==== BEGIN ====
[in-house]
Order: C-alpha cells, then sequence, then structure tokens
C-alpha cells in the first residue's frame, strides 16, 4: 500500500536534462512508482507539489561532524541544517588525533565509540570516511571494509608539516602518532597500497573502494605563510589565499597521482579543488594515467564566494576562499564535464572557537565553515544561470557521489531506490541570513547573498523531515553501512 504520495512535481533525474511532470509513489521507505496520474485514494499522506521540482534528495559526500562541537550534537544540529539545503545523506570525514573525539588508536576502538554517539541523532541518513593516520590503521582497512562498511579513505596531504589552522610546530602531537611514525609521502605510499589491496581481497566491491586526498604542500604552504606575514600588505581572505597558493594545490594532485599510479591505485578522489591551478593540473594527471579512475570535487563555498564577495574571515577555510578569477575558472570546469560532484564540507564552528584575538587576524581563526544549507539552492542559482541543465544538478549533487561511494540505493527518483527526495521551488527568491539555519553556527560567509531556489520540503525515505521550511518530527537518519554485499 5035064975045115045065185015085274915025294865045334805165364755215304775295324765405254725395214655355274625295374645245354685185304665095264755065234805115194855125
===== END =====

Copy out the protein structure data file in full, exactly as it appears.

[in-house]
Order: C-alpha cells, then sequence, then structure tokens
C-alpha cells in the first residue's frame, strides 16, 4: 500500500536534462512508482507539489561532524541544517588525533565509540570516511571494509608539516602518532597500497573502494605563510589565499597521482579543488594515467564566494576562499564535464572557537565553515544561470557521489531506490541570513547573498523531515553501512 504520495512535481533525474511532470509513489521507505496520474485514494499522506521540482534528495559526500562541537550534537544540529539545503545523506570525514573525539588508536576502538554517539541523532541518513593516520590503521582497512562498511579513505596531504589552522610546530602531537611514525609521502605510499589491496581481497566491491586526498604542500604552504606575514600588505581572505597558493594545490594532485599510479591505485578522489591551478593540473594527471579512475570535487563555498564577495574571515577555510578569477575558472570546469560532484564540507564552528584575538587576524581563526544549507539552492542559482541543465544538478549533487561511494540505493527518483527526495521551488527568491539555519553556527560567509531556489520540503525515505521550511518530527537518519554485499 5035064975045115045065185015085274915025294865045334805165364755215304775295324765405254725395214655355274625295374645245354685185304665095264755065234805115194855125